The News from Frederick, Maryland on July 13, 1895 · Page 7
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The News from Frederick, Maryland · Page 7

Frederick, Maryland
Issue Date:
Saturday, July 13, 1895
Page 7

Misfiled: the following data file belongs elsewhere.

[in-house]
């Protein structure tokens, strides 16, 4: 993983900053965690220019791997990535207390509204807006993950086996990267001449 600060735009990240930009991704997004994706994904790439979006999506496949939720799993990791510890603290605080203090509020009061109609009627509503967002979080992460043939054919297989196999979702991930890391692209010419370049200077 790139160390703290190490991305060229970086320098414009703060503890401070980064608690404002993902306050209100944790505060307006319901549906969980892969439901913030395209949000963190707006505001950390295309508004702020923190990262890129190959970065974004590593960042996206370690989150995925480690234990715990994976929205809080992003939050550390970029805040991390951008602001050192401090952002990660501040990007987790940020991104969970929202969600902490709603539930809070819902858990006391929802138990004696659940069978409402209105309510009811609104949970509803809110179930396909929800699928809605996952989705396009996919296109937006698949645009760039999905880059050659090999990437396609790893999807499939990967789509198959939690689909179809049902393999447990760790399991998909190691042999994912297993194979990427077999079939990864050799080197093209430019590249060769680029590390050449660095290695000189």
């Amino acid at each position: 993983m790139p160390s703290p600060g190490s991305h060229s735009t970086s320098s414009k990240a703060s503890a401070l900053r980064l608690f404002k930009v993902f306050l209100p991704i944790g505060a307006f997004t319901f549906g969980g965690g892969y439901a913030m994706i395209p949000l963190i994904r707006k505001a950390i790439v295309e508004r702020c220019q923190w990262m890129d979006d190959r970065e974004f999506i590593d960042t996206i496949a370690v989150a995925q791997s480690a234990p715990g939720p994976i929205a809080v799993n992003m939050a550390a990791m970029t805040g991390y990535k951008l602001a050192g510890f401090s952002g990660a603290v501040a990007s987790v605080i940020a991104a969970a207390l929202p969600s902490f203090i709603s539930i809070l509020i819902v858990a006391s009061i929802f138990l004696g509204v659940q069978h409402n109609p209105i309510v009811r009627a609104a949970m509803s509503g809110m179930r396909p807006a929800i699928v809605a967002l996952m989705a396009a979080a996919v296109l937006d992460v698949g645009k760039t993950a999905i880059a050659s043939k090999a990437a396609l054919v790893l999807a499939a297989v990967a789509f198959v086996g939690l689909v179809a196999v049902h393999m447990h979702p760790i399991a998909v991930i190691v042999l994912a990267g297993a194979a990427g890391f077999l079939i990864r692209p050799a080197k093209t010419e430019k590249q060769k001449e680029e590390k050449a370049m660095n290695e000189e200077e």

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AIL OVER THE CODNTK. Concensus of Current Events in County Towns Compiled by Our Own Correspondents. THi-OW 8PBIS6*--JITLY. 9--Mr. Robert D. Salon, o* Yellow feprlng*.on Juty 3ielirextxi to uhe Re». Irwin P. MeCurdy, D. D., of Philadelphia, a tag pole 57 feet S iachea long, to be erect**! at White Manse, near Harmony Grote, the residence of the late Mist Sarah A. White, and new the coua try residence of Dr. McCurdy. On the iih of July a handsome flag, 10 by 15 feet, was £oaied from ibl pole. --Tie ladies eo=5«cte4 with tbe Yellow Springs Sabbath School will hold an entertainment and Ice cream social at Burkhirt'a Hal! on Saturday evening, July 13. The Yellow Springs Cornet Band will be in attendance to render some one music. All are cordially In- ylted. --The Yellow Springs Cornet Band furnished music at the Relay Bouse, near Bi.'rfiror?, «n Jo'y 4 Tfcer report haying had a pleisant time. --Metars. George Wastler, Wm. R. Btaley, Charles A. and Elmer Feaga assisted In the music at the Sabbath Schoo festival In Lewistown on Saturday nigh last. --The Rev. Mr. Hasskarl, of Frederick city, will preach at Pleasant Hill Chape on Sunday next, July 14, at 3 30 p. m. --Mrs. E. M. Drew, of Washington city, and Miss Lilly Werner, of Freder ick, are on a visit to friends at Monton qua Springs. --Messrs. W. Albert Zimmerman, Geo L. Twenty and Charles Crater haTe re turned from a pleasant visit to Baltimore city. ECCK.Y K10QK--JGLY 9. --Friday last Miss Allie Dl5endal,of Danville, arrived at Eocky Ridge and will spend the summer at the residence of her grandfather, G. W. Barrtck. --Happy to report the Improved health of our venerable church sexton and his presence at divine service on Sunday morning--that of Mr. A. O. Englar. --Mr. R. Biggs and family, of Baltimore, spent from Thursday till Monday at the home of his mother in Rocky Ridge. --Word was received ID Rocky Ridge Saturday of the death at Mount Washington, near Baltimore, of Mrs. Joshua Whitmore, who removed from our village recently. She leaves a husband and several children. --Saturday morning, July 6, the body of Miss Elizabeth Whitmore was brought by the train from Frederick and interred in the cemetery adjoining the Dunkard Church, and on Sunday morning, July 21, the funeral sermon will be preached, it being deferred for the reason that many of her relatives lived at some distance, hence due notice could not be given. --On Sunday morning at 10 o'clock, July 14, the Ladles' Mite Society of the Lutheran charge will celebrate a song service. An Interesting meeting is anticipated, at which date Rev. Baxto'n ·nlll deliver an address. --The wheat harvest has been a long and tedious one for the farmers owing to rains leveling- the wheat. Today Mr. W. H.Fox is threshing and hauling grain to the warehouse. From 4J acres there has been gathered 143 bushels, averaging S5i bushels to the acre--and from corn-stall: ground. --July ? Mr. and Mrs. John D. KeQ- holtz spent at her father's home, Mr. Bell's, of near Emmllaburg, in a family reunion, there being twenty one present, and a pleasant gathering of sisters and brothers wu enjoyed. HYATTSTOWK--JTJI.Y 9. --Dr. F. Waesche, of SykesvIIle, paid us a short visit July 1. --Mr. L J. Pyles, one of our merchants, died Friday, July 5, after an illness of a little over a week. Bis remains were interred at Beallesville, this county. Rev. J. W. Steele preached the funeral sermon. P. C. Dndrow undertaker. --Rev. J. W. Steele, of the M. E. church, North, conducted the Y. P. 8. C. B. services at the Christian Church here last night, the subject being "The Ten Commandments." fie held the close attention of a large audience for three quarters of an hour, while he spoke In * practical and forcible manner of the duties enjoined upon all by the decalo- gue. Mr. Steele has a host of friends here, all of whom are glad to have him with them at anytime. --Mrs. Mary C. button, of Bethany, WT Va, is with us again after the absence of four years. She came unexpected, surprising and greatly delighting her many friends and oia acquaintances. --Mrs. Clara Bell, of Gallhersbunr, Md., will spend several weeks with her mother and sister in our town. --The cnck baae bail nine of Bsger»- town, »!U cross bats with the Roc*vi!!e !?!S nf n £a aniav. the lo. »l 3 o'cloe*. --Dr. D. F. Owens died very suddenly Friday morning. Be was sick but a few hours. He had been in the druggist bo»- ines* In the town for many years. Hfa funeral took place Saturday, with a large cnanccnre u follow the re n sins to the grare. He was a Mason of high degree. -- Washington Grove cami-me«ting begins the 20th of Aogust, lasting tea days. --Miss Little Sprigf. of Baltimore, is visiting Mrs. H. L. Wells, near this town. --Dating the recent heavy rains the corn-fields were badly waited. FEA6AVTU.K-- JUIY. 9. --The regular monthly meeting of the Aid aud Missionary Society of St. Luke's Lutheran Church was held on Sunday evening last. The program was as follows: Anthem, society; Bible reading, society; prayer, leader; singing, society; reaainjr, Miss Mary Howard; recitation. Miss Millie Culler; tenor and soprano duett. Miss Vernle anp Mr. D. M. Culler; reading, CN. Trundle; recitation, Misa Harel Krai tz; singing, society; recitation, Miss Viola Stnp; dueu, Miss TiUle and Mrs. D. M. Culler; recitation, Miss Jessie Potman; collection; singing, society; doxology- --Mr. 2?. R. Schaffer raised a barn on the farm of Ezra Thomas on Friday, July -L --Mr. Geo. Boyer is visiting Mr. C. Newton Trundie. --HT. Clayton juurty nu laJuCj, of Dayton, Ohio, are vtsitlng relatives at and near mis place. SOCKTILLB--JCLT 9. --Mfss SalHe Sibley, of Boyd's, is at Mountain Lake Park. --Misa Martha Mapeiy, of Asheviue. N. C.. Is visiting her aunt, Mrs. R. B. Doi- eey, near this place. --Miss Mary Greene, of Neelesvllle, has returned home from s yhlt to relatives at this place. --Miss Edith Byrne, of Clarksburg, who has been visiting friends and relatives at this place, has returned horse. --Misa Anna Owens left yesterday for Boston, Mass., to attend the Annual Christian Endeavor Convention, which will oe held this *eek In Boston. It Is expected that 50,000 of Endeavorers will be present. --An £zc!'!~£ gaics of bass ^s^l 7"°^ played at this place Saturday between the Southerns, of Virginia, and the Athletics, of this towp. The score stood 9 to 0 in favor of the home team. _wi.. id a Do»e left todav for Boston. -- JULY 6. -- sirs. Ulnea, wite oi Jacoo Hinea, died of partial paralysis at her home, near Lewistown, in the 75th year of her age. She was buried in the UUca Cemetery on July 4, the funeral obsequies being held in the church, Rev. S. M. Bench officiating, assisted by Revs. Asper and Todd. The pall-bearers were: L. A. Bedgea, N. Ramsburg, Christopher Baker, Alexander Ranuburg, Wm. Cronlse and George W. Mort TLe funeral directors were Messrs. Creager Son. Mrs. Blnea was a consistent member of the Reformed Church at Utica, having been received as a member In early life. Ber kind and affectionate manner endeared her to all her associates. She leaves a kind husband to mourn her loss. --A festival has been announced by the Utica Lutheran Church choir, to be held at the parsonage at Lewi* town, commencing on Tuesday evening, 23d of July, and continuing Thursday, Friday and Saturday nights. The musical program will be varied and attractive in all Its appointments. -- Charles Wiles, student at the Theological Seminary of Gettysburg, Pa^ preached on last Sunday morning at the Lutheran Church at Utica, substituting the pastor, ROT. J. U. Asper. Mr. Wiles was heard by a large and attentive congregation, his effort being one of commendable zeal, eloquence and theological training. --The beautiful silver teapot, valued at $10, was disposed of at the festival Saturday night last at Lewistown, to Miss Mamie Wiles, of the Utica Lutheran Church choir. MXDDLKBOaG -- JULY 10. I -- Rev. K. G. Murray is out again, we are glad to say. --V. Brown, of Relsterstown, spent the Fourth with his son, Dr. W. D. Brown. --Barry Otto spent several days In Bal tlmore last week. --Mrs. Trumbo and child, of Baltimore are visiting relatives here. --Mrs. Pres. Waltz, of WInfield, visited Mrs. 8. C. Chlpley last week. --Miss Settle McKlnney, of Union Bridge, spent Sunday here with mother. -- Morton Chipley Is the guest of his sister, Mrs. George B. Petrt, In BalU more. --Miss Mary Smith, of Baltimore, student of the Woman's College, was the guest of Miss Anna McCoy several days last week. --Miss Etta Miller, of Ley's, Is visiting relatives here. --Mrs. 7. Brown, who has been visiting her son, Dr. W. D. Brown, for several weeks, has returned to her home In Rels- teratown. --Joseph Arnold waa in Frederick last week. --Miss Nannie Lynn spent last week In Baltimore. -- Mr. and Mrs. Chas. Hardman are the guests of Mr. and Mrs. Geo. Six. -- B. C. Chipley was at Ley's on Sunday. --Dr. W. D. Brown was In Liberty Sunday, --Miss Fannie Lynn, who has been visiting relatives and friends here, re- .urned to her home, near Linwood, Tuesday. -- Rev.iE. G. Murray was in Double Pipe Creek this week. -- F. T. BIrely WM In Frederick Mon day. -- Glenn Brown, of Relsterstown, a Indent of Dlckeraon College, Carlisle, ?a., is visiting his brother, Dr. W. D. Jrown. --Misa Carrie Barbangh, of this place, and Miss Laura Wilhlde, ot Brnceville, are In Boston as delegates to the C. B. convention. --Mr. and Mrs. R. J. Walden met with an accident while ont driving Sunday. Both sustioed some Injury. --Miss Lulu Walden, of New Jersey, Is ipending the summer with relatives lere. --Mr. and Mrs. C. O. Cash and daughter, spent Sunday with Mr. and Mrs. swis Cash at "Clover Brook," near Double Pipe Creek. --Mr. and Mrs. Zlmer D. Bnckey vis- ted Mr. and Mrs. D. E. Bnckey Sunday. POCKTAEf BOCK-- JULY 10. -- This community la bowed In monru- ng by the death of Mr. David Boke, of his place, on July the second. Mr. loke suffered abou: rwo weeks with enraigk of the stomach. Be -wasa well- o do fanner of this place, and by his ealh tbe community loses a good farmer. a good neighbor and an upright . Interment was made at the i a f e Cc.iuc.tery. Tio pill bciiers TTCTC, Uavid Bairick, David Hedges, George Cramer, John Cramer, Martin Fitch, George Stonffer. Tie community share their sympathy with the grief stricken family. Mr. fioke -was in his 45th year and a member of the Glade Reformed church, at which cemetery bis remains were interred on Thursday, Jaiy ·* He leaves a wife and five children. -- A fine display of fire works was given at residence of Mr. and Mrs. Geo. 0. PiesbuoT on Thursday Hat, July the 4, I KENTUCKY'S W*. 0. I5rnd!"», Uf[uMiM /«-i in K u t u i k v ' « tlK Kv t i l ' U U u* v 4 \ r f - , . till ami u th- Ixrst tiix: h lawyer, fun t*-en tHrii «· 4 J»-!^uie t" t by ^ 8. Hui-kn-r for tin- guivrti»nlii; in IS^y, but decimal the Ol'BERXATORIAL , ami 5* W H i n l i - I t . i ul futi(*t U . I u U RIVALS. - *t. ±t? tlstr 1 t ;» (· j J iu Lrt 111 :':· ti urU 11 «lut- . l'.-ul\. v « {· · iri ..1.1 n - Kc;ittb!i*an iuu!LiI rvturntum. ».i» I*- iir m IVNT and MM appointed uuuwu-r lu Korr at Lewlstown, by several young men, some from this place. Among those prejent were Mr. Fraak Geesey and wife Mr. Elmer Clem, of Lewistown; Messrs. Barry Heitabidel and Hairy CI«m, of Fountain Rock; Mr. Samuel Drace and Misa Mollle Clem, of Harmony Grove. On account of the threatening weather of the evening quite a number of guests w ere not present. Ice cream, cake and root beer were served at 10 30 p. m., after which all returned home much pleased with the evening epent. --Mlaa Snile Crumbaugh, of Dublin, spent Wednesday with her brother, Mr. Grayson Cmmbangh, of this place. --Corn la growing but wheat hauling has been going alow on account of the rainy weather. --HIM (Jon Garner, of near Dublin, ·pent Thnrday evening with Mrs. Stella Rlppeon, of HacsonviUe. --Mr. George Crumbaugh, wife and ·daughter, spent Sunday evening laat will Mr. Gerrlck, of near Dublin, --Mr. Calvin Bnwier, of near Walkers ville, spent Sunday last with Mr. Gray BOA Crucibzgh., cf :hls plica. --Mrs. Annie Topper, of Ballhnore city, is flatting Mr. Charles Renneberger of this place. --Quite a number of young folks o this vicinity attended the dance at Brad dock Heights on the Fonrth-of-Jnly. --Miss Fannie Reaneberger spen Monday afternoon with Mits Emma Shank, of this place. JOXTILIdt--JTTLT 10. --Miss Annie Pryor returned home Sunday from a pleasant visit with rela tires near Waynesboro, Pa. --Mrs. Grace Pofflngerger, Master Glenn Poffinberger and Miss Lily Loath man, of Church Hill spent the fourth at T. C. Foxes. --A. number of persons from this vicln Ity spent the fourth at Pen-Mar. --The heavy rain storms of hut wee* did much damage to fields and roads In this vicinity. --Mrs. Leatha Fox and Miss Lulu Fox weie visiting at J. N. Wolfs, at Wolfs vile on Sunday. They were accompan led home by Mlaa Nora Wolf and Mr. A J. Smith. --Mrs. Maniella Bnhrman and sons, Hasten Claude and Wyatt, of Hagerstown, who were here visiting relatives have returned home. --Mr. and Mrs. · David Lewis have been reported on the sick list. --Mrs. Amy Gramblne, Mrs. Estelle Brandenburg and Master Russell Brandenburg were visiting near SabillasvLUe Sunday and were the guests of Mrs. Mary Marteny. --Mr. Allen Eccard and daughter, of near Ijamsvllle, were here several days last week visiting his daughter, Mrs. C. M. Hauver. 80 DIAL WHIMS OF THE DAY. The biggest fad to be indulged hi next winter by Hew York society will be Indoor skatine. a company with a capital stock of $300,000 having been formed to erect s large building which will cover 16.000 square feet of ice. Cornelius Van- derbllt heads the company, which Is of course, exclusive. * * · Mrs. Henry Clews, wife of the Wallstreet man, rides a bicycle at Newport this year and looks well on a wheel. She wears an effective tailor-made costume of brown clotn, short skirt to the ankles and brown leggings. Her daughter, Elsie, one of the buds of Newport, is not so good a rider as her mother. Vive la merel » * » The races at Ascot this season proved to be a brilliant social function. The presence of the Princess of WaJe? added to the gaiety. She has attended the races very infrequently the last few years She has grown thin, but looks bright at timea. A funny story is going the rounds bout Lord Carrlngton to tha effect that at the last drawing-room held by the 3neen he, In announcing the names of tne ladles presented, according to his duty as lord chamberlain, got "mixed" and announced a certain Mrs. M. as Lady M." Thereupon the Queen bent forward to greet her with the Kiss on the cheek that is always given to the wives and daughters of peers. As she bent L.ord Carrlngton found out his mistake. lurned extremely pale and gasped ont: 'Don't kiss her, ma'am-- don't kiss her; she's.not a lady at all!" is dull as yet. Though about 300 of New York's social lions are there, nothing i? going on. The bad weather nas kept people Indoors because the girls won't drive in a fog and thus uncurl their Ti«£ MtuH^r Ox utCjd^rs ?£ SO great this season that an equestrian is regardei as an actual novelty. DEAL-MERIT ·* isflo of Bood'* Saneftth. It cores wea 2ter cither jprepentkni fafl. Pointers on Glove*. White gloves are wotn with the smart:at toilets for day wear. Those of kid ;Itcbed sl'.h black are core dressy acd stylish than the chamois, which are rele- _ated almost entirely to traveling and drlylng wear. The Biarritz style are auch used, though the tight wrist with arse white buttons are also faihionsbiy worn. These white gloves clean beautifully, and are not so extravagant as they seem at first thought on this account. One pair will admit of repeated clean- inga. Griddled Egg*. Heat the grfddie almost as much as for griddle cakes. Butter it lightly and place upon tt as man; eggs as yon desire j to cook. When tney uecome sH^htfy browned turn them with a cake turner. They will get sufli Gently cooked In about a minute and a-half. This U a delicate way of frying eggs. If the griddle be a very cinooib one the battering nay be SW£KT PEAS. BY MBS. NKLLIX BLMSESG BYSTIR. Miss Margery was so unconventional that her two nieces, Grace and Penelope who were recent college graduates, had been heard to declare In solemn earnes that It was "mortifying to he with Aun Margery in public, for she was constantly doing something unlike any one else." "Well, what was her offense todayV asked Mrs. Marchmont as Grace, return Ing from a shopping expedition with he. aunt, repeated the assertion above ^zotsd, which for frequency had become almost stereotyped. Said the eminently proper young lady "She thanked the conductor of the street car for folding and unfolding her urn brella when she got In and out of the car--It was raining heavily, yon know- as impressively as I would papa for the gift of a diamond brooch. Think wasting all that courtesy upon such person! "She smiles upon the policeman who hands her acrosss the street, as though they were her boon companions and social equals. She addressed a shop girl a Martalle'B, who was fitting a pair of gloves to her hand, as 'my dear 1 (no wonder the girl's face flashed, foro: course she dared not laugh outright), anc told her the points in Gounod's last symphony concert, about which the whole world Is raving, yon know; and to 'cap the climax, 1 presented half the cluster of sweet peas, ·which she had bought to wear at the mustcale this evening, to plain, quiet-looking girl who sat next her In the car, and to whom she whispered something which I could not hear. The young lady--for evidently she was one--must have thought her terribly officious. "Of course, mamma, she means well, bat I think my rather 1 ! sister should have more dignity and reserve, don't you? Aunt Margery forgets that the days ol sentimentality and gush are over." And without waiting for her mother's com ment, Grace retired to her own room to unwrap. Some months later, the blooming daughters of Judge Marchmont, chaperoned by their elegantly attlted mother, were attending a reception given by a distinguished naval officer. All the fashionable world with which Grace and Penelope were allied was there. Conspicuous for her simplicity and grace was Miss Honore Graham, toe niece of the Commodore, who assisted her aunt to receive. In her corsage was a large bunch of white and pink sweet peas, *hose delicate aroma perfumed the atmosphere around the fair girL To a gentleman who was commenting upon toe delicious odor, she said with beautif ol candor and Ingenuousness: "I tiave adopted the sweet pea for my lower henceforth. I wear no other. My triends are even beginning to call me 'Sweet Pea' when they feel particularly gracious. My devotion to the Sower jiew ont of a little incident whlih oc inrred last spring. I was recovering 'rom a severe illness, but was still in a ~ow condition of neryoua depression. Life had lost Its charm for me. 1 saw no beauty in anything, and did not care how soon I slipped away from human concerns. No one realized my condition, and I could not explain It. "Coming home one day in a streetcar, youngish lady--a stranger to me-whose face beamed with kindness, sat beside me as she entered. In her hand was a duster of sweet peas, which, up to tht moment had always been regarded by me as a common garden fiTwer. Suddenly she looked at me, then dividing her flow- re, she handed me one half the bunch, saying: "Dead Ten look as if you needed the companionship of my flowers. They are so pure, freah ana old fashioned, and just come from the garden of the living, lov- ng God. Will you hear their message?' 7 Jefore I had time to thank her she left he car, but the tones of her voice and ler tender allusion to the living, loving *od, sank into my soul and aroused me, . think her unexpected sympathy was a tonic also, from that hour I began to ;el better, and "sweet peas," passing wr hand caressingly over those she wore, will always represent to n.e health, ge- nial'ty and God's love." I know Miss Margery, and can verify ; he statements of Grace Marchmont.; She Is ucor uiuual s.^- di."y trizi- eresses the strict, straight lines of so called "propriety." She lives in a world which the iovicg Father has created and declared, "It is good;" not In teat governed by weak, erring men and women. She has a belief that there is somihng of the divine Cnrist-iove in everybody, and in her contact whh people--directed always by good, prscMcal common sense --she strikes for that very spot, and generally finds it. We a-ways get that for which we earnestly seek; Uie bee, hoaej, the crow, csrrion. Speasin? Of certo the game street-car conductor, who shewed h!s gallantry !n tbs matter of the umbrella, be said: "That lady's presence is ilke a benediction when she rides with me. She a 1 ways has polite word aad a smile of greeting. It would bs impossible to misunderstand her. She makes me feel that I am a tcaa, at'i not itsat a soul!es a machine which pcnctca tickets and ran* a car. I wish there were more ilke her." Said the "shop girl," as -Grace designated that young woman who was trying} to earn an honorable and independent j "Here I* the piece of all other*, I think, to wiici to atedr human nature. Toe would ibiJt efiea Us-1 bcrvces lie wotmeo who boy asd those who sell there is u. uapa4M£a) «ulf uicvi. Not chat we have Uaie to goaup over tto counter, o de*tre to uw oar «nptorer'» time, ba litti* ihtflg* are no Uidw. 1 wu feappk and more pattest all day for lie few »ya pathetic words whkh the lady to whom yon refer g«v« me. It it moaotoatx fit gk»e» all day long, and some folk* are sever satisfied. The lady's vivii description of ite concert lifted me right ont o the world of trade Into that of bc*o(y am turmony. AUhoagh my body wu behia. the counter, my abal was soaring like a Itrk through the world of melody, for I lore mwlc." And the policeman! What was his U* ittnuoy In regard to Ulu Uargerj'* ec cenirlcliietT lie wu a warm hearted Irishman, with a face u red as a peoay who *aid: " The lotkcs of tome folk* ti very dtf ferenl from the lolke* of other*, as I mv telt atu afther kaowln*. When I tak that ltddy over the croatln', or ahtop* the car for her, the act* lotka the de- pendld upon me entolrley, an' I'd lote my buttons before I'd be afther diisp plntlng hsr." Notwithstanding the high scholarshlj of Grace and i'enebpe, they have muct to learn in the tchool of experience Bays the author of the famous bxk I ·»** O - V - . . V . . _. f ^ , , . ^ r».--.!·.. ·· 11 »"V,,,^ 1* much to be set right in the world there are so many to be led and belpec and comforted that we must continually come In contact with such In our dally life." Let us only take care that by the glance being turned inward, or strained outward, or lost in vacant reverie, or through tear of careless comment of out tlders, we do not miss our turn of aer vice and pat* by those to whom we mlgh' have been sent on an errand straight from God.--From Our Youag People Chicago. SHE IS S K£KT 2. A Htaoari GUnUM Who Will No Enter m Mtwenm or Olrotu. A young woman of twenty years, who lives in Plnce, Mo., Is more than 8 fee tall. Miss Ella Bwlng is her name. She was educated in this remote settlement an! w!H act leave It. Thus it hapneni that very few people have ever seen Mlsi Ewlng, although her fame has spread far and wide by word of month. To be more exact on the subject o Miss Ewlng, It may be mentioned that although she weighs 200 pounds, her height of S feet 3 saves her from any appearance of obesity. On the contrary she Impresses one as gracefully slender and this Impression Is confirmed by her taste in dressing. Miss Ewlng prefers quiet colors In her attire. Hei hair is usually seen coiled closely aboui her head and curled In front. Her fea tares are natually large--otherwise they would be Insignificant. Her eyes are ol that varying hue common to neither the blonde nor brunette type of beaut?, bat inggestlve of a combination of both Her hands are large, bnt they taper in the fingers, and never seem ungainly She wear* rings on three of her fingers, and not Infrequently jeweled bracelets adorn her wrists. Her shoe Is 17 Inches long exactly, and her arms are decidedly lengthy. Bnt Impressive as these phytlctal characteristics of the young lady an, they would not have given her anything but notoriety were they not combined with qualities to which the is indebted for her lame at the saintly giantess. The Rev. George W. Sharp, one of the most sue cessf ul of the missionaries of the American Sunday School Union, has had occa aion to pay a glowing tribute more than once to the record Miss Ewlng has made In her church work. In the matter of physical strength this young girl might arouse the jealousy of even Mr. Sandbw. The tasks which two men together might feel an embarrass ment In undertaking are accomplished by her with the utmost ease. There Is tome difficulty in being precise on this point, however, because the young lady ahrtnki from any display of her accomplishments In thii direction. The fact that she Is a giantess, and a saintly one In the bargain, is not an occasion of fake pride In her. On the contrary, she Is averse to notice of this son, and that is why her excursion* are rarely further oil than the country round about her village some. She will not be induced to enter a circus or to exhibit herself, notwlth- itandlng the tempting offers that have n made her. Her feats of strength, therefore, have not been seen except by ier Immediate friends. Mr. and Mrs. Swing, the parents of this wonderful glr!, are devoted to their child, and feai a great pride in all her qualities. Her father is himself six feet high and the mother is of more than medium height. I SUFFERED six years »i:h '' and corttipat:i.r!. I b_J to V.p ' Even MlnUcer* Mmk; Slip*. A certain minister shocked his hearers at a funeral the other day, says the Indianapolis Sentinel. It was the funeral of a married woman who left a husband and family, and naturally the mlnUter 1 * lympathies were aroused. He prayed for the mourners individually and col- ectlvely, for each child and for the hus- and specially, but a look of horror ipread over the faces of the audience when he said: "And now, O Lord, we ray Thee to rake up some one who shall ake this dear sister's place to her nut- aad and in the family circle." Then ividently the force of his own words ;truck him, and he gave an apologetic cough and went on: "Ahem, that I* to ay, raise up some one who shall take her place in the community and In church ' work. 1 ' Bnt some of his hearer* were ' inkind enough to accuse him of praying or a second wife for the widower. Dr. Deane's Dyspepsia Pills t ' » H ·-'c re»!t kil I «.-i3 w-.V »: i l ~t I t t . « co fiuCJS in \ » .fi."' n \ c - Y O M.-LANE. ?. . - V. V, . j. v. 11-\\- r, ECZEMA,. TETTER,' ITCH, SALT RHEUM, DANDRUFF, ITCHING PILES, RING WORM, PIMPLES, BLOTCHES AND ALL SKIN DISEASES. It ftoothes the inflamed tissues Immediately »ail Infallibly. The hrallitc proc«w becio* at once anil comfort U lueurvd with the Ant application. It dues not effect a complete cure suddenly or miraculously, but U doea cure. Then;"* no doubt about that. There aro other things which give some relief, l--t notk- IUK elite Is so quick. M thorough and BO certain as this. It isn't an experiment. It baa W:u tried and proven. 50 Cents. AH DraeKlst*. FOSTER MEDiCIN'e COMPANY. BALTIMORE, MO. Fottsr't German Array and Hnj Catarrh Cure cure* Catarrh, Hay Fertt. C-ld la the M«wj and all Infl^mmatlnn of thi» N:ual Pniwuirr- v C*nt* THE HIGHEST B1CTCU tfQMQRS at the World's Fair Call and lee samples of this A.GM.2 of the Bicycle Maker's A rt. Alao Chicago Ideal Bicycles with G. J. clincher tires, Qtted to elthet steel or nood tire*. Second-hand bicycles on hand CATALOGUES FREE. Call at THE NEWS OFFICE. CATARRH ^CURED Mr. BOUT. LOSSY, 3lON.G*ySt.,Bal. Uniore: "I *rz deaf, nose full of scabs. I m a d e every one sick by my hawking and spitting. I have had Catarrh for 40 years. To-day -jtU. I h a v e recommended the Gore to hundred* of. friends, and in not one case has it failed." Dr. Geo. W. Fisher's Catarrh Care PRICE 5O CTS.. ATALLOBUOrroBM, THE BALTIMORE WASHER --W1LL- Savs Time, Save labor, Save Soap, Save Fuel. Guaranteed to clean thoroughly and to njcre any material LESS than if washed by hand. WANTED.--Active men to represent u in territory onasslgned. L ..era! arrangement* made. .Address Parks Mfg Co. 8901 Dillon St., Baltimore, Ma. Constipation Biliousness Cause Sick-headache, Pains a the back, Sallow complexion, Loss of appetite and Exhaustion. There is only one^ure, which is UVER PHIS AND 0«e Plik Pffl tonrie* the liver ant "emoves the bile. On* Tonic Pellet nightly, acts as i gentle laxative in keeping the boweli pen, restores the digestive organs, tone p the nervons system and makes nei ·ich blood. Complete treatment, tw cedicines, one price, 250. Treatise and sample free at any store, SHOWS XfQ. CO, H*w Tort 1,000,000 People Wear WlJIouglasShocsl HAND BEST For Men The Old CnrKwtty Shop Canyon locate 113 Ton one-lit to be able to ! Because yon live ID it. Tbic worid It ibe ', f.ggest cariosity *hop that we h«re known =ytb!oE about cp to date. Jupiter or Saturn may be »b!e to discount It. Pcrtaps and per- not. It is pretty fua of revpie irso are r TF- I*- Oongrlju s*xx^ and »»re from to $*oo a p»ir. .\:\ MIT!*.. t-$ . 1 1.^ 5dra"rt* in '^atlHr »i« ITITC^-*--* Cr* irice of o"^ r " riflke^, I-st TV qai ,:/ 11 1 p-'^f s of . nt-W. I*. Ooncla*, lizo-^i.T^v.Mji-s^Sx* Jijr K. Yeakle. City Hall Shoe Store, Fredej iok. Md. IT CURES STONE R RAKER 3 ' ^t %i J LINIMENT INSTANTLY BELIEVtS AND QUICKLY CURES ALL PAIN. THE WORLD BCLICVCS IN IT IECAUSC THC WORLD M»S USED IT rot K CENTURY ·-- REV. E. L. MOORE, Pastor of the Baptist Church, Neponset, 111., says. I have used Stoat. broker's Liniment for severe pains aad soreness in the back, caused by derancraeot of the ·UMRS. kidneys and bladder, and it ·c ATIC*. acted like a charm. LUMMOO, ETC. 2S CENTS. ALL DRUGGISTS. "* !»· THl COMPLEXION AMD CUHt Ht*O*CH« W I T H TON»R*KCM-« riU». 25 CENT*. J. J. BBMjBCTBf}, Droggllt. 16S North Market SU, Frederick. Md. It Cures MHCUHATICM, ncUft*LGI«, crirr JOINTS, aoHC MUSCLES. A LADY'S TOILET Is not complete ·without an ideal POZZONI'S Combines every element of i beauty and purity. It is beautifying, soothing, healing, healthful, and harmless, and when rightly ased is invisible. A most I delicate and desirable protection to the face in this climate. -v--\/^.-W\^ Insist iipSB saving ta9 gsatdac. e IT IS FOR SALE pitching themselves op. so to *p«*k. in a Eiedicina: way. u they are cccstlpattd, bCloo* or dyspeptic ti«y rosb to the nearest dragfrfjl for* violent pcryWire, If they are maiar- 1OT3S they flr for relief to that ancient riot !n- fut-ctuAi re*iaaoe--tfcc sji^Sit^ o* qasslue. TD;S ft-what tbey sbouldnt do. ^ b a t ' t n e r i sbould Js to betfn aad pursue a coarse ot Hos- ail-res aad an*i-m»lrts] speciaes, particularly valuable a'so fo" rbctraaff m, nenraisrla, ner- vousafcSi aad debi'.itT. aad a promoter of 9!e*-p and appetite beneficial to ail chronic invalids. Ciover R-»t Tea pjrta«« the blood and givee a clear acl heAutifui cijiuo'.ciioa. Ff r sale br Aloert L. Pearre, EtctiiSoa rfaiid- Kari 8 Clover Root Tea s a sun- cure fir Headache ard nervous esses. Kothins r^Kfvcs «o r-.yieKlj-. ror by Albert L. Pearre, Etchiaoa £5uiMIn(r, DANVILLE, VA. --,.._A. Classical. Sctectlflc and oiooi. Fc." information, addree*. Ie25d2m I. H."SA0NDBRS, Snpt. Rpy|yc RESTORES ; · i: cT^f* * ·: c · . * Moo ; "jujltlT. C*" -»- r · " · : ' p rk ^ '" to r' · cheek* a- 1 * i - 7 ! v n., ,' - h - - -"r:- r.T 'r-ar ---;.rnpr - "- : = ' i s K E ^ J \ f » , . ' I T It i^.n N -- · s *a TC« ro^^t By irj». .«.. )/ r.rrs^Bi:' " -i' iCri'5.0O, with » po«r ' « .-i"on f --t-tr^e ro rnr* or _ 10TAL KfiCIHE f 0 , 63 RutrSt., CHI.7AQ6 ^ F.')t: SAtE BV Bros. Drye^ietft KBXQ1BIOK. UAJtlLAJIH. - /.